The Impact of Economic News on the Forex Market in South Africa


Financial markets move for technical and fundamental reasons. Fundamental analysis is usually worth more than technical analysis for stocks. But for the forex market, it may be different. In any case, economic news impacts the forex market, as the overall market needs a reason to move. And that reason is most often connected to economic news.

What Moves the Forex Market in South Africa?

The forex market is made up of currency pairs, which reflect the value of one currency in terms of another. In other words, for a currency pair, it is equally important to interpret economic news coming from both countries or regions.

For example, consider that you are bearish on the South African rand. More precisely, you expect it to depreciate, and the reason might be that the GDP (gross domestic product) will disappoint in the future.

But the next question should be: against what currency will the ZAR depreciate? Remember that in a currency pair, if one currency depreciates, the other one must appreciate.

Hence, looking at both sides of the story is always important. In this case, the economic news coming from the two countries or regions that make up a currency pair.

So, if you want to improve your trade on the best forex trading platform in South Africa, you might want to pay attention to the economic calendar – both the local and the international one.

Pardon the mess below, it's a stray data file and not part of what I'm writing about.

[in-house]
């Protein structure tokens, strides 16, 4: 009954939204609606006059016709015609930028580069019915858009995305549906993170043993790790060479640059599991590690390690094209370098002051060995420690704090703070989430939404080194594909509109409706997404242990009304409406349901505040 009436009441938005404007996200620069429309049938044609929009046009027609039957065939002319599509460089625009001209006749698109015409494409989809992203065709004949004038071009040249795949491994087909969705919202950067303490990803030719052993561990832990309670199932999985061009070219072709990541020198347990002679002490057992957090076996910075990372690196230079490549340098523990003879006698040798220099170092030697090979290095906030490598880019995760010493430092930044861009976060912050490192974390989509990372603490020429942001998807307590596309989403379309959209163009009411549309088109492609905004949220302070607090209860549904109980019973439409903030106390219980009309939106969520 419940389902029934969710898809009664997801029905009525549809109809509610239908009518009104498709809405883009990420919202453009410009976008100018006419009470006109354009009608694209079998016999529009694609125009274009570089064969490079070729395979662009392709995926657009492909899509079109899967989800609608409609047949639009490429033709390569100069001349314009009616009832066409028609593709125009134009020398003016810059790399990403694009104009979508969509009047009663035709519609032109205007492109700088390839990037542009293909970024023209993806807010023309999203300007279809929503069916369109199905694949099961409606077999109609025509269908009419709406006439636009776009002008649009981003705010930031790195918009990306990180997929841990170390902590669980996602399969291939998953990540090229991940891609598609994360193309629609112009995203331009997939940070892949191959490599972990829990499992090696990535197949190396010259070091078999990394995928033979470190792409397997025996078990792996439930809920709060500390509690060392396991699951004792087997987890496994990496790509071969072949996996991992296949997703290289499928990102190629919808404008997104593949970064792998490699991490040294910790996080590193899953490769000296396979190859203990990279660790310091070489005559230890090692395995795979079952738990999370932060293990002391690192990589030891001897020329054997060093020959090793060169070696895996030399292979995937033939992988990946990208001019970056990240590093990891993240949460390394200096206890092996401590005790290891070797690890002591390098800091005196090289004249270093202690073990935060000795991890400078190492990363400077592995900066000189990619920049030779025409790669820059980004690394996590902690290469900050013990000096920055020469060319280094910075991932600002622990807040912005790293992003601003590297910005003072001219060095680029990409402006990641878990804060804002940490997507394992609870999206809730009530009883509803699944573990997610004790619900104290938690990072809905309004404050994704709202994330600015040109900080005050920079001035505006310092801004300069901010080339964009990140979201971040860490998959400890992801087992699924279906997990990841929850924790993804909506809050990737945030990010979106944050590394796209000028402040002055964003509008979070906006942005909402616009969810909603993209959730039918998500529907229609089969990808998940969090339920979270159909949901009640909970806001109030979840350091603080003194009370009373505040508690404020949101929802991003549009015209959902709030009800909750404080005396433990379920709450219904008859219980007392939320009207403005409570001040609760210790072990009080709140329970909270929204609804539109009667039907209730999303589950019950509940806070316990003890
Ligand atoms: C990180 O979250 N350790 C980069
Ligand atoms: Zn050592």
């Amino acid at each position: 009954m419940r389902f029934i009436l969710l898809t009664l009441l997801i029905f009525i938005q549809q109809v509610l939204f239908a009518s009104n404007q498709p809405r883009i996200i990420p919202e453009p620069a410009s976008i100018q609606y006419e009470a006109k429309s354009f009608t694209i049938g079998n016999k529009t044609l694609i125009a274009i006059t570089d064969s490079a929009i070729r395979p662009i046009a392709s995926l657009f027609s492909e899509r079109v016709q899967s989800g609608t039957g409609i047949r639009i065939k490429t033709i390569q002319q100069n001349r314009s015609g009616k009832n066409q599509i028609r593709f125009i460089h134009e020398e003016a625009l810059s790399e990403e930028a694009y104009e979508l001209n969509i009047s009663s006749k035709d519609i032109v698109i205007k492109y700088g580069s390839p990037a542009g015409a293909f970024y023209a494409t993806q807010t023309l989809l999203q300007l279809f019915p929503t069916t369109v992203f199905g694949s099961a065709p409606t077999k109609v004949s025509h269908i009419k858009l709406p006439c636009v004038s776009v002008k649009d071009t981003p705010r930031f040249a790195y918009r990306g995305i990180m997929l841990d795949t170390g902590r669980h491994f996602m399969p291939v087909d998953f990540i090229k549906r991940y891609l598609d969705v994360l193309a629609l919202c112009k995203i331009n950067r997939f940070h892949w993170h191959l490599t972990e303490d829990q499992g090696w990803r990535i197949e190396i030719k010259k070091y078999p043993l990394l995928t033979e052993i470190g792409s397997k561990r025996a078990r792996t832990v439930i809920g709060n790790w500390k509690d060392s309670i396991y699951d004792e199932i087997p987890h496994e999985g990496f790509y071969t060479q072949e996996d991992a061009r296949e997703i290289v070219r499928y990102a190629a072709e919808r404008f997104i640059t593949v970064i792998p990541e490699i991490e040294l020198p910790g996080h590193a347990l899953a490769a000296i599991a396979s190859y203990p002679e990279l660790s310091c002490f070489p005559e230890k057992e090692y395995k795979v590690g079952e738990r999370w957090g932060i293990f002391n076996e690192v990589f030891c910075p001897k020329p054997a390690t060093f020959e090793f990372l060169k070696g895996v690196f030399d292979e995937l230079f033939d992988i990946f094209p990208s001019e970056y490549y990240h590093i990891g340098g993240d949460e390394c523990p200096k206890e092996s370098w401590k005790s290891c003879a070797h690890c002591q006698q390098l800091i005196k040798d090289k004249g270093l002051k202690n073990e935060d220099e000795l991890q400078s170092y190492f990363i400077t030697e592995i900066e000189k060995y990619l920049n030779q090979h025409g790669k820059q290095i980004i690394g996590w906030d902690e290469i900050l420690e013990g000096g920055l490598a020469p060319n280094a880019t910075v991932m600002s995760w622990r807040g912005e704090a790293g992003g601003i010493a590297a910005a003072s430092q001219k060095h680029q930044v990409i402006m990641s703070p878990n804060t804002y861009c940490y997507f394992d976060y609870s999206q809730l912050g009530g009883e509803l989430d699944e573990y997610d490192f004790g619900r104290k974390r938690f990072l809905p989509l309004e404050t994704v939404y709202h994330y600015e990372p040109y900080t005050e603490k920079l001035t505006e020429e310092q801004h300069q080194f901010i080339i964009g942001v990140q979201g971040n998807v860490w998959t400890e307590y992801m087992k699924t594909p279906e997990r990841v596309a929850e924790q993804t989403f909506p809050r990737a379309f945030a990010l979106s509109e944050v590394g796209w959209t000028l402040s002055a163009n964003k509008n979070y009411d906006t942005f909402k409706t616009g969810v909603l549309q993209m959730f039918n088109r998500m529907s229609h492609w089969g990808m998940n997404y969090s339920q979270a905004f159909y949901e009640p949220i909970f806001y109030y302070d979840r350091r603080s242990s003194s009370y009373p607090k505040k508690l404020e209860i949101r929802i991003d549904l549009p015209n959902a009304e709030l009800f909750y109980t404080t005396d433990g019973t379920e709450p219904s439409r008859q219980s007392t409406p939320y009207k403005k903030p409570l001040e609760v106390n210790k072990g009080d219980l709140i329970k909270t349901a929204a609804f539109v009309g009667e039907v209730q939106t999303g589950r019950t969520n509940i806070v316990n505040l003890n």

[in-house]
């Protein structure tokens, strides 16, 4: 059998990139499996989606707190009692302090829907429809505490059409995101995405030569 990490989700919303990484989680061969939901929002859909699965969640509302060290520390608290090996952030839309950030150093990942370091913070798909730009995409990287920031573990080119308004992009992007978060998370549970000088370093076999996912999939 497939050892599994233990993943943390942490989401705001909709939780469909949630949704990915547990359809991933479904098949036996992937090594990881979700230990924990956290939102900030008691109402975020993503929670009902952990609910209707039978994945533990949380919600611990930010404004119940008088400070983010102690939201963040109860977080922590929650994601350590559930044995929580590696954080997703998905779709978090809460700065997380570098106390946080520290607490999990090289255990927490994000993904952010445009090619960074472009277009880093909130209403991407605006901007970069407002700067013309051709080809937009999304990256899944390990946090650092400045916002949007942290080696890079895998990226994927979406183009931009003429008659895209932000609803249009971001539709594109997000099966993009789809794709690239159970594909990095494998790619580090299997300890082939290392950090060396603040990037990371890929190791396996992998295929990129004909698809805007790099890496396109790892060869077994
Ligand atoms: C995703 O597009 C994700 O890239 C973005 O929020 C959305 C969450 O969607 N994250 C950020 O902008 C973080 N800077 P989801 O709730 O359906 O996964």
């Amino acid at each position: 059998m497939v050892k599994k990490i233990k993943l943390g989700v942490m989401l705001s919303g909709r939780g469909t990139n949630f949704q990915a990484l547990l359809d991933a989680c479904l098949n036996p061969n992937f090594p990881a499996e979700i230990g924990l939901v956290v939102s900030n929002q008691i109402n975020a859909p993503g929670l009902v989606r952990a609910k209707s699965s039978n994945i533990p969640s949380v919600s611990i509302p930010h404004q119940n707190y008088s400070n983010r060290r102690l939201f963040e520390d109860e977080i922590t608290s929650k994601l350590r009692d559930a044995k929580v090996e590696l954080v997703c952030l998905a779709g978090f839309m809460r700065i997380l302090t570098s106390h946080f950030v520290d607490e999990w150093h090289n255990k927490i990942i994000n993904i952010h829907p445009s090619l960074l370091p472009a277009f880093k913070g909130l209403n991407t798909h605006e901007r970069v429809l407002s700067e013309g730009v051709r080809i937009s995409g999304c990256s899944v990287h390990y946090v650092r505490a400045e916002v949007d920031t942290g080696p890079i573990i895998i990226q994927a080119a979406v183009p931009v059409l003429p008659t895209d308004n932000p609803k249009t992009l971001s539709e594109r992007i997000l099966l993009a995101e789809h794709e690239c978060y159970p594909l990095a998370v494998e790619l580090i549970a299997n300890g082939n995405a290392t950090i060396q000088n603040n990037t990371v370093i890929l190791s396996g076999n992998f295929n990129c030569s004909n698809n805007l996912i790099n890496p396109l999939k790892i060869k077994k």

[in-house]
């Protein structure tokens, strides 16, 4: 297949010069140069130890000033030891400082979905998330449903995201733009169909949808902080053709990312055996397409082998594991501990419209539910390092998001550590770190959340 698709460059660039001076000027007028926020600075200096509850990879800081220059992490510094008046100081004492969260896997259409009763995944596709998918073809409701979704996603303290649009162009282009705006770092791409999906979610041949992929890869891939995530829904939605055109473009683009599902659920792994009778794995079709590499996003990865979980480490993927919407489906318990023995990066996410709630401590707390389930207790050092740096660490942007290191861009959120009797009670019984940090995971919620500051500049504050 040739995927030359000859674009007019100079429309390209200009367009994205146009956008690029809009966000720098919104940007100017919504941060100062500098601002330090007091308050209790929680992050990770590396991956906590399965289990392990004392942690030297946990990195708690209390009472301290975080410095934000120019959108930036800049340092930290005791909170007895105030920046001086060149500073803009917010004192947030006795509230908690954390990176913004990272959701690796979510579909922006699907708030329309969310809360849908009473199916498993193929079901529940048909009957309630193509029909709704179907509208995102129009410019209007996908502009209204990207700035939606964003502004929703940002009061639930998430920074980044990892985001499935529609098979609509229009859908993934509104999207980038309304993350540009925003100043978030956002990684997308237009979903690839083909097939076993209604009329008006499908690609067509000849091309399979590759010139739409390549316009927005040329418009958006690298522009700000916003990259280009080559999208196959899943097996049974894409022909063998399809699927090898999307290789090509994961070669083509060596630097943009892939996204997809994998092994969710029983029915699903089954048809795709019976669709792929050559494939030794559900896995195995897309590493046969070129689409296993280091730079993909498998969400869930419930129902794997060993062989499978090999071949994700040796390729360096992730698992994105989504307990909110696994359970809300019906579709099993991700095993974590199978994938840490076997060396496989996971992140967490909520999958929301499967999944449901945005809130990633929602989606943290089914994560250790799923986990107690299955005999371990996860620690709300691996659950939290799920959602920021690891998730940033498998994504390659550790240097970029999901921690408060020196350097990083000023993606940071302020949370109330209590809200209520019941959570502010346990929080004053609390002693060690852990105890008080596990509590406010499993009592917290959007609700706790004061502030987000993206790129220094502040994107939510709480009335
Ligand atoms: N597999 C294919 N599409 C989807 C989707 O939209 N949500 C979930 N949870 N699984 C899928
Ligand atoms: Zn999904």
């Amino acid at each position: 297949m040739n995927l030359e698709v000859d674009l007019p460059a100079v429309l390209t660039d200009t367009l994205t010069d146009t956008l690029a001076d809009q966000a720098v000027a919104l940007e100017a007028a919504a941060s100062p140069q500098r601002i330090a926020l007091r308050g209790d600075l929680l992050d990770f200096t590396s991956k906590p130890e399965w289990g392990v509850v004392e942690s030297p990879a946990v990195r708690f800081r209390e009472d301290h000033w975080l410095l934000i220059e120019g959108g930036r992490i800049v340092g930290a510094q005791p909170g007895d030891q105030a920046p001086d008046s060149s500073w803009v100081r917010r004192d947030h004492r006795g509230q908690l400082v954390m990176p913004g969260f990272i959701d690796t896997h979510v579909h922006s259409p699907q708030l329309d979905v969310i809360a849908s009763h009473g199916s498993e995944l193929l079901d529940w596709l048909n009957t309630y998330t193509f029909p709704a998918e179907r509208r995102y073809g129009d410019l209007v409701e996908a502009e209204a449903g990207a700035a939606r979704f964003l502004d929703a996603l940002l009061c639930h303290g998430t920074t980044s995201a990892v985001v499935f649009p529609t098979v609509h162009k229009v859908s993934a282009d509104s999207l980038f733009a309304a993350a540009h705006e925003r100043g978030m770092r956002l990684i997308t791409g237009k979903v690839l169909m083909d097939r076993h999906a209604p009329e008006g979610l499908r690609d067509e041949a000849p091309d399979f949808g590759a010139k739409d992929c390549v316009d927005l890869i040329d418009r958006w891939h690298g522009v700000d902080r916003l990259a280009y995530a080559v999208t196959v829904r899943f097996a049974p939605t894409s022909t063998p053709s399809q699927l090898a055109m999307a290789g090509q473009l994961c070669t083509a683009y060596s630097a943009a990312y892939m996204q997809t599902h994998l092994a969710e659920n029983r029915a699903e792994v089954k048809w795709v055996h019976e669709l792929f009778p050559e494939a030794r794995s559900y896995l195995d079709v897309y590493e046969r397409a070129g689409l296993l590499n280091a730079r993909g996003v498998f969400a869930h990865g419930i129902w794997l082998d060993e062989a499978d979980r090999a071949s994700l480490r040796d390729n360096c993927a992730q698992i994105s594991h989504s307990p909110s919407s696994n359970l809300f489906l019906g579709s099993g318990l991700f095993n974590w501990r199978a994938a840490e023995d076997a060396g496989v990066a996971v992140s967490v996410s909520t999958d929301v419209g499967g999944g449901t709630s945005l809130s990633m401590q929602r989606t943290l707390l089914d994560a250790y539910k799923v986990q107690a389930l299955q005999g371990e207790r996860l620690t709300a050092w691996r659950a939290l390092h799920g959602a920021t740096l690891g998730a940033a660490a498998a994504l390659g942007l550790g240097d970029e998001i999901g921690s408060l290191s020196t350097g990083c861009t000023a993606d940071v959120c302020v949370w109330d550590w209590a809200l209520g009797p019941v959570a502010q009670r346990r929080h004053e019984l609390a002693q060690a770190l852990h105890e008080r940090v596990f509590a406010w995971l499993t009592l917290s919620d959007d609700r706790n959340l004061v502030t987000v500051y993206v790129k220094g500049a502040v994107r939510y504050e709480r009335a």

What moves the currency market? Interest rate changes are the first thing to look for. Central banks have a mandate, and it is focused on price stability. Economists have agreed that a certain level of inflation is good for constant economic growth, so inflation is part of every central bank’s mandate. If the prices of goods and services deviate from the targeted level, the central bank steps in and hikes (if inflation is above the target) or cuts (if inflation is below the target) the interest rate. In developed economies, central banks agree that 2% inflation is a logical target, but the level differs from region to region.

Therefore, the first thing to consider is what the South African central bank will likely do next. For that, one should check the calendar and see the dates for the upcoming meetings.

Also, local economic data, such as the GDP, the unemployment rate, or business surveys, may impact the local currency.

And then there is the international economic data. Remember, the ZAR may move on local data, but a currency pair will move on international data too.

Here, one should start with the Federal Reserve of the United States. This is the most important central bank in the world, as it sets the monetary policy for the world’s reserve currency.

Therefore, what the Federal Reserve does is usually copied by other central banks. In addition, when the dollar moves, the entire forex market moves.

By Ruben Lou, Founder of Authority Specialists

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